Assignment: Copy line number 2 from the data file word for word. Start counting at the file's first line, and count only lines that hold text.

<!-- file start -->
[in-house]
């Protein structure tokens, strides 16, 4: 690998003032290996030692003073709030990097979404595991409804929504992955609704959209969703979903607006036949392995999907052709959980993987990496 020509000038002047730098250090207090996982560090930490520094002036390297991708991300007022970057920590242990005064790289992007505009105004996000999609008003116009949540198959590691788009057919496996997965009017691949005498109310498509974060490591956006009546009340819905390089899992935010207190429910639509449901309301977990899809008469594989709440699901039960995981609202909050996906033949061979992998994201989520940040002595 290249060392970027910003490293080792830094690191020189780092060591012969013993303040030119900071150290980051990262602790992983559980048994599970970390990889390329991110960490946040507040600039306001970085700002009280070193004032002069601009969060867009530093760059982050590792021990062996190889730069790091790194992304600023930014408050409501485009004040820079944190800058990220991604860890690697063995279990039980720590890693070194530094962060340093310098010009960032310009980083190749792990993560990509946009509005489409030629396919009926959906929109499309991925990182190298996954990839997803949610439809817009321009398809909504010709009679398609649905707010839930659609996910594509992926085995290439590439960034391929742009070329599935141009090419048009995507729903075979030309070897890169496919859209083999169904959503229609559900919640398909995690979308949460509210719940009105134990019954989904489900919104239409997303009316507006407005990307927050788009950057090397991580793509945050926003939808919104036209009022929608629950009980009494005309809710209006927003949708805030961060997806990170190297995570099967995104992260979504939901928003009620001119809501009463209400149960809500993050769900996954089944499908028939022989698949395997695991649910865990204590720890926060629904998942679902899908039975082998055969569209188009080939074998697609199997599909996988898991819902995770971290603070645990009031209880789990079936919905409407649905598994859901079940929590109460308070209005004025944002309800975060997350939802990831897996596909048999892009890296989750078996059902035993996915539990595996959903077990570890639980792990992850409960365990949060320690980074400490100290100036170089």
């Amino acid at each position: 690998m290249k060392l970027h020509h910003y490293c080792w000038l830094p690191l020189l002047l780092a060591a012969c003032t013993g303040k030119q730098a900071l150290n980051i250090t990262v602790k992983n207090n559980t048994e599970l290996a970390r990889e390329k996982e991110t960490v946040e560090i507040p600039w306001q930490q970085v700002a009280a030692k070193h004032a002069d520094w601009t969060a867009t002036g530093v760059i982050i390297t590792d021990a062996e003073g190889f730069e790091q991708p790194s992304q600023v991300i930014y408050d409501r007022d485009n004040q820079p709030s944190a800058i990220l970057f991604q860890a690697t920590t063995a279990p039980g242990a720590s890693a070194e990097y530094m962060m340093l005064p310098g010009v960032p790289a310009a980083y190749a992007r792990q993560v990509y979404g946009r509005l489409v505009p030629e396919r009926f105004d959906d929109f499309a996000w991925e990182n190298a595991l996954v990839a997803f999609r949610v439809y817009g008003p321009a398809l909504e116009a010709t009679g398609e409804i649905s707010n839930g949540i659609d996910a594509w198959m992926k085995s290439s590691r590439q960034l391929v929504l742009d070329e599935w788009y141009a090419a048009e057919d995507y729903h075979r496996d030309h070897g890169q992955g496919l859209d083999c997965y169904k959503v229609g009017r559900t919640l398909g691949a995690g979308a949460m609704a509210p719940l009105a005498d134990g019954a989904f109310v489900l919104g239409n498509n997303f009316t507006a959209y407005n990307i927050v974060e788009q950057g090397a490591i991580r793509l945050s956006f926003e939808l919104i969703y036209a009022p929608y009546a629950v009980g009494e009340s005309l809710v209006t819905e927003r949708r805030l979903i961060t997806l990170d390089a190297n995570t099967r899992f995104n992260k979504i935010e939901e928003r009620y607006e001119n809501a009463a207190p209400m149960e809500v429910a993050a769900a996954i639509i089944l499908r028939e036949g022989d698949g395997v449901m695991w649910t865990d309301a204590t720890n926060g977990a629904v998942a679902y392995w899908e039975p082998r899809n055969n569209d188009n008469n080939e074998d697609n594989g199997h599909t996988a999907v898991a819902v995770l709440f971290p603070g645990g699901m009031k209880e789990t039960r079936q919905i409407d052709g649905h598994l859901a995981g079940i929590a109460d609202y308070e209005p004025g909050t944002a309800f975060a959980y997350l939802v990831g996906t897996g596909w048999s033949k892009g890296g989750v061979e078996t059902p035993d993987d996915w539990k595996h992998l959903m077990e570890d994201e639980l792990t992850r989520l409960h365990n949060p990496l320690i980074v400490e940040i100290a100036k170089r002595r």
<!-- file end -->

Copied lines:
């Protein structure tokens, strides 16, 4: 690998003032290996030692003073709030990097979404595991409804929504992955609704959209969703979903607006036949392995999907052709959980993987990496 020509000038002047730098250090207090996982560090930490520094002036390297991708991300007022970057920590242990005064790289992007505009105004996000999609008003116009949540198959590691788009057919496996997965009017691949005498109310498509974060490591956006009546009340819905390089899992935010207190429910639509449901309301977990899809008469594989709440699901039960995981609202909050996906033949061979992998994201989520940040002595 290249060392970027910003490293080792830094690191020189780092060591012969013993303040030119900071150290980051990262602790992983559980048994599970970390990889390329991110960490946040507040600039306001970085700002009280070193004032002069601009969060867009530093760059982050590792021990062996190889730069790091790194992304600023930014408050409501485009004040820079944190800058990220991604860890690697063995279990039980720590890693070194530094962060340093310098010009960032310009980083190749792990993560990509946009509005489409030629396919009926959906929109499309991925990182190298996954990839997803949610439809817009321009398809909504010709009679398609649905707010839930659609996910594509992926085995290439590439960034391929742009070329599935141009090419048009995507729903075979030309070897890169496919859209083999169904959503229609559900919640398909995690979308949460509210719940009105134990019954989904489900919104239409997303009316507006407005990307927050788009950057090397991580793509945050926003939808919104036209009022929608629950009980009494005309809710209006927003949708805030961060997806990170190297995570099967995104992260979504939901928003009620001119809501009463209400149960809500993050769900996954089944499908028939022989698949395997695991649910865990204590720890926060629904998942679902899908039975082998055969569209188009080939074998697609199997599909996988898991819902995770971290603070645990009031209880789990079936919905409407649905598994859901079940929590109460308070209005004025944002309800975060997350939802990831897996596909048999892009890296989750078996059902035993996915539990595996959903077990570890639980792990992850409960365990949060320690980074400490100290100036170089």